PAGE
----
All of the participating countries, including those not involved in the final, will have a jury consisting of five people who each are professionals in the music industry. Each jury member will decide his top ten on the basis of the traditional Eurovision voting system, 1-8 points, 10 points and 12 points to their favourite song. All the scores will then be added together and points awarded in the same way to the ten songs with the highest scores. If there are any tied scores, the jury will then decide by a show of hands how the tie will be broken. The results will then be combined with the public phone vote on a 50/50 basis to form the overall votes from that country.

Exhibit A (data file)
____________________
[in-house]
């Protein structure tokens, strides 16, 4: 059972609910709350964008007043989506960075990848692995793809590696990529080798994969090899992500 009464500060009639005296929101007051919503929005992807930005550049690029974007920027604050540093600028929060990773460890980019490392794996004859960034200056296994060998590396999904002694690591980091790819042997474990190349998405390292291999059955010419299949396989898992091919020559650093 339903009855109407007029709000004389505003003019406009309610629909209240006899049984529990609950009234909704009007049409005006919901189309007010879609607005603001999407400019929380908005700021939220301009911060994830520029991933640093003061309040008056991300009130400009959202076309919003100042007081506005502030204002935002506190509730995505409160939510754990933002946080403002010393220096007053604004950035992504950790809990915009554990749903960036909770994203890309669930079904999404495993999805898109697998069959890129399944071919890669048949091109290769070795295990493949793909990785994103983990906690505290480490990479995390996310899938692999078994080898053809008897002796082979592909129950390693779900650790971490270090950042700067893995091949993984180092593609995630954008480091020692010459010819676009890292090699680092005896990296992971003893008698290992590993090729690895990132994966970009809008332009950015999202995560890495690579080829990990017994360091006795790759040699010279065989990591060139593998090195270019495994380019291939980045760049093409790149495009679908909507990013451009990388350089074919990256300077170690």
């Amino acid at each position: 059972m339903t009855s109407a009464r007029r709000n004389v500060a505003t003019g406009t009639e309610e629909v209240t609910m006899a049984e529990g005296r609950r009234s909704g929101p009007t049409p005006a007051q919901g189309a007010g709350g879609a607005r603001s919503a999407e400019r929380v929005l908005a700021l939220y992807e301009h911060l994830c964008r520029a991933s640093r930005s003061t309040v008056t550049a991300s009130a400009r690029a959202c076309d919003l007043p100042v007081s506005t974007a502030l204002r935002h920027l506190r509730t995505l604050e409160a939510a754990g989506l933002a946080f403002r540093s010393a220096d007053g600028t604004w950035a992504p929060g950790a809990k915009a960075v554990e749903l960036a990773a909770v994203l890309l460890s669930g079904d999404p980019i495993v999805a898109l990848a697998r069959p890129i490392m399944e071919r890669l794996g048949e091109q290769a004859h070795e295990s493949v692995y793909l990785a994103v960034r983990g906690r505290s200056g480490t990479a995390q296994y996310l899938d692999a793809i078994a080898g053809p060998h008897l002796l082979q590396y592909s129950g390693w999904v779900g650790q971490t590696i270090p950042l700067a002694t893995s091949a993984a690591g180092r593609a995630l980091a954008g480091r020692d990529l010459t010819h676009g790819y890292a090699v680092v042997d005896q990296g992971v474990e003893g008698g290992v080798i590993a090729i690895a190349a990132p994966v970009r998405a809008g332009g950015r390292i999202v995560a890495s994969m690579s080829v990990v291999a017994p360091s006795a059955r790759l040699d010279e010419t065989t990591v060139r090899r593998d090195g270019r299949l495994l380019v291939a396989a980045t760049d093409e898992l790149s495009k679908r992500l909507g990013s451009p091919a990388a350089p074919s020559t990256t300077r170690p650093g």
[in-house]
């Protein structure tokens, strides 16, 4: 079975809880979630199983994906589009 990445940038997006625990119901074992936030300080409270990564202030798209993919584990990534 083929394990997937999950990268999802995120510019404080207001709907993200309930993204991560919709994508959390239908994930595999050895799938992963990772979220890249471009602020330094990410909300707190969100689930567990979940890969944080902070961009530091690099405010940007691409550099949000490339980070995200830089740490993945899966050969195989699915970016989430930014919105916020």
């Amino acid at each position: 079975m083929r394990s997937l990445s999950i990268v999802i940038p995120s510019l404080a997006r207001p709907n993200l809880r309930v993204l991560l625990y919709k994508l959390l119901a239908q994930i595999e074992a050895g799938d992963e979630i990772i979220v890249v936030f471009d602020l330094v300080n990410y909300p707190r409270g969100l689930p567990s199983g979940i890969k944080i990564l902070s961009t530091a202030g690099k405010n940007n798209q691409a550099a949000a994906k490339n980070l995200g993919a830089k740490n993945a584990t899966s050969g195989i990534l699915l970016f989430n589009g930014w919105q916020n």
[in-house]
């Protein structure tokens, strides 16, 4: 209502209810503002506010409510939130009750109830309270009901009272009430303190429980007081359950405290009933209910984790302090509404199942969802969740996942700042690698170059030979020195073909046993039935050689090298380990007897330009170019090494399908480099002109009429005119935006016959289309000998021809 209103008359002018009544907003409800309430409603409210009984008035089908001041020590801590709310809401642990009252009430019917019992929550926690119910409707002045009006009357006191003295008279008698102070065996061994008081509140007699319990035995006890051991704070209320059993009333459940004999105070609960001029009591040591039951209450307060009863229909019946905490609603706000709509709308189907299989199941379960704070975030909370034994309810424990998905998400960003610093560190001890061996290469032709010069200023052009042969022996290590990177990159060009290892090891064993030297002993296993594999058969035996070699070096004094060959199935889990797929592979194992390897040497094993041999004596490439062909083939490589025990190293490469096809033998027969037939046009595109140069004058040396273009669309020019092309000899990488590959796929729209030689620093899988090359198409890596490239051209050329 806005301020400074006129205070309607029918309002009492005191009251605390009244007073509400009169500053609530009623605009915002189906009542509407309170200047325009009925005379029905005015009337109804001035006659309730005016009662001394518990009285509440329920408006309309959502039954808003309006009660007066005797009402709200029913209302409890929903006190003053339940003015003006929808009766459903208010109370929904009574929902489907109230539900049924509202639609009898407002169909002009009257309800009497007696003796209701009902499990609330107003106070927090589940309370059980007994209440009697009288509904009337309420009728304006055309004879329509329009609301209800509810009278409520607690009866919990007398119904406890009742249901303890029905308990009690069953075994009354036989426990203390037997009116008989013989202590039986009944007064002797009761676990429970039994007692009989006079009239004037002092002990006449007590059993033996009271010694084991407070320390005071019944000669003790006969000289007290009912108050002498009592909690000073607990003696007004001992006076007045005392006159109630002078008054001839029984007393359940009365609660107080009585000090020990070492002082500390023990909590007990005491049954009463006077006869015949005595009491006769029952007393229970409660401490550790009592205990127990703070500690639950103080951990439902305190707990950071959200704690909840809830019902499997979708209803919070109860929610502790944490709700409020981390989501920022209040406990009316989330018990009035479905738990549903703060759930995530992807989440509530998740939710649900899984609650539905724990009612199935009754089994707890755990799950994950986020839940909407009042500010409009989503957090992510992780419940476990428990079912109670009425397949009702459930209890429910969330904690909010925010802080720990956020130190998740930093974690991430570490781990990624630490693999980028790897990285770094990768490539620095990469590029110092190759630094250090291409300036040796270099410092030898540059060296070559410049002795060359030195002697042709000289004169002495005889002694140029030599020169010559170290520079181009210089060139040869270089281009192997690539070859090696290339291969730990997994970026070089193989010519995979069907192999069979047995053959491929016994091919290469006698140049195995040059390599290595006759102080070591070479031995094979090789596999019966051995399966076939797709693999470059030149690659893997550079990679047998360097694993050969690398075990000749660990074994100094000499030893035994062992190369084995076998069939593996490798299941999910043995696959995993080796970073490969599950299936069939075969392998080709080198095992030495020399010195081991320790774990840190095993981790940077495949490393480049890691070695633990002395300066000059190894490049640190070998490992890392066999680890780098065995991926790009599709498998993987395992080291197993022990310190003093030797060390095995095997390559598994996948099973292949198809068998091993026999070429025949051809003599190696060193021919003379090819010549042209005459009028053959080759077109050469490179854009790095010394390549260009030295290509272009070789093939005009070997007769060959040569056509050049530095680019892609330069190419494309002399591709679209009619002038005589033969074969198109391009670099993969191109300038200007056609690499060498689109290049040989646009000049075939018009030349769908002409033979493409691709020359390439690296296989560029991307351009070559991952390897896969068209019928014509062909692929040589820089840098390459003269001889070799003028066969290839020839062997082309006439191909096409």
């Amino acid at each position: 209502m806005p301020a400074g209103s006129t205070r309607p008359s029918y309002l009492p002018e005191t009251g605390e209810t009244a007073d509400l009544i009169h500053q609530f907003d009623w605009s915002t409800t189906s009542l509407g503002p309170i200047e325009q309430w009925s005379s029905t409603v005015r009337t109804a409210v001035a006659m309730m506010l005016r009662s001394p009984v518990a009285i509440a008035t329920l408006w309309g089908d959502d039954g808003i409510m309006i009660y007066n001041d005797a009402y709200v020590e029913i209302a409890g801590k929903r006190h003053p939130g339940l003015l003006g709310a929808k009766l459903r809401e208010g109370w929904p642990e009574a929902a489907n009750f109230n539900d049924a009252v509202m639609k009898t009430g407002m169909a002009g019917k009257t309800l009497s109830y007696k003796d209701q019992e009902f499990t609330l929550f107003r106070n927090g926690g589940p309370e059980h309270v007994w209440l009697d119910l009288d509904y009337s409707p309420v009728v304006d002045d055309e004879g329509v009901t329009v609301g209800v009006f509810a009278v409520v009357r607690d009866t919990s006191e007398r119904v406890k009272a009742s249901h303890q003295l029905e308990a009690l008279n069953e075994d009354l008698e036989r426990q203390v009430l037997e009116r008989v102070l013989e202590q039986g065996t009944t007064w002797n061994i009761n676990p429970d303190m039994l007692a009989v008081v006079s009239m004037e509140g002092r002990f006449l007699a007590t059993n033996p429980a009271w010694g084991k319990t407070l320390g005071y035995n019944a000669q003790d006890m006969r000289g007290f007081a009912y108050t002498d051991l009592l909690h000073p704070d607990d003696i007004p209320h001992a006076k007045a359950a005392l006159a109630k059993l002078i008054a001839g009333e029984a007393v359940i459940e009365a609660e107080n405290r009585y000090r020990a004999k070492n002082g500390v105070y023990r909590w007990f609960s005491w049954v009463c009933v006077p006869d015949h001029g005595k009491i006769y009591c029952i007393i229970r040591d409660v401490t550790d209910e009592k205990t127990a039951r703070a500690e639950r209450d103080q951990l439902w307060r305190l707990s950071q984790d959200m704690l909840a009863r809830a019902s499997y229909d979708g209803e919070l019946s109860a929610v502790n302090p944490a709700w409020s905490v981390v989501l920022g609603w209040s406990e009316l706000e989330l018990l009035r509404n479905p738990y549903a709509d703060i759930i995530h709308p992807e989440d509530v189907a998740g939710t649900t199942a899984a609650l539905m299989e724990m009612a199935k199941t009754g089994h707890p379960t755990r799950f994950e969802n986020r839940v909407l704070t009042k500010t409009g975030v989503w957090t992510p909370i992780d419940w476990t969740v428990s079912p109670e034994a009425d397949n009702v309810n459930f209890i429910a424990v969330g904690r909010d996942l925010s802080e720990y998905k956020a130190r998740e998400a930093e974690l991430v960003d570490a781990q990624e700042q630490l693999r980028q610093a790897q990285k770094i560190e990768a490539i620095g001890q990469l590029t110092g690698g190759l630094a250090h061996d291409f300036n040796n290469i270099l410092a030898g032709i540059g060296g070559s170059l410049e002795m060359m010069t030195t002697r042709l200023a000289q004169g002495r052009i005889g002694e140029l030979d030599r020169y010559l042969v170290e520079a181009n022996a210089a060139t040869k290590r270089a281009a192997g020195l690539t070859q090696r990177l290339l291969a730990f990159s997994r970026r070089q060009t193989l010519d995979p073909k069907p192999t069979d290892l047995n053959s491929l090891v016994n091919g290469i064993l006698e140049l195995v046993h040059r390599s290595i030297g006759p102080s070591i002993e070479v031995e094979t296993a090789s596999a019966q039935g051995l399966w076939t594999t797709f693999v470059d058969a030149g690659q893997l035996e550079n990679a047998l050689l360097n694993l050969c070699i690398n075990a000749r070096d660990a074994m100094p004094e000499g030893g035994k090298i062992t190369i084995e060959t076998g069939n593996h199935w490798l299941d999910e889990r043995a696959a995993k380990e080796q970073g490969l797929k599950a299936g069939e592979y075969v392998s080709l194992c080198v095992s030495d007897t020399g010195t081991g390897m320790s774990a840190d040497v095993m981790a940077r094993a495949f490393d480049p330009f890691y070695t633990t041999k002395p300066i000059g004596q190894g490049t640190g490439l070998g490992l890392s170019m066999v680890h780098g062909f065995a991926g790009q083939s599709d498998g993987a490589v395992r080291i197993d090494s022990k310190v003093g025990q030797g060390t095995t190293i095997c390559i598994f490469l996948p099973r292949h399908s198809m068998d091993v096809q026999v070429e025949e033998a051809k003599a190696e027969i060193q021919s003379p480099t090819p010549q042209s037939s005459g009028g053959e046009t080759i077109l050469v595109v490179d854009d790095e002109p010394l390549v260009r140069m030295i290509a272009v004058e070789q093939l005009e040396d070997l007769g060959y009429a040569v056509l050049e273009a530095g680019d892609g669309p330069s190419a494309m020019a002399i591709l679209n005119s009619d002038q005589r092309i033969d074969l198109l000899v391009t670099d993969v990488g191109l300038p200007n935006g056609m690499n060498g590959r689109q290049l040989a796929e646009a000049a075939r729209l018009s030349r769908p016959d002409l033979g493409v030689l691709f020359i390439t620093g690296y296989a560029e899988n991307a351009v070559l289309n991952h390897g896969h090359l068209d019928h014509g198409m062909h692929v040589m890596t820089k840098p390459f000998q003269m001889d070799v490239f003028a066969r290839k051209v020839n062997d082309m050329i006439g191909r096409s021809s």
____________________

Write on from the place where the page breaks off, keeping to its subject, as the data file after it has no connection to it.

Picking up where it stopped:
An independent auditor in each country will monitor the juries. Each jury will be made up of people of varying ages, gender and backgrounds. All five members of the jury must be citizens of that country, and must have no connection with any of the participating songs or artists. National broadcasters will reveal the names of the jurors before or during the final.
Svante Stockselius, Executive Supervisor of the Eurovision Song Contest on behalf of the EBU said "Nothing is more democratic than the vote of the public. But a jury takes the opportunity to listen to the songs several times, before they make up their minds. In Belgrade, last year, we saw a difference in judgment of the public and the back-up juries, and we believe a combination will make the show more interesting."
The juries will only vote in the final, leaving the two semifinals to be decided by a jury vote only.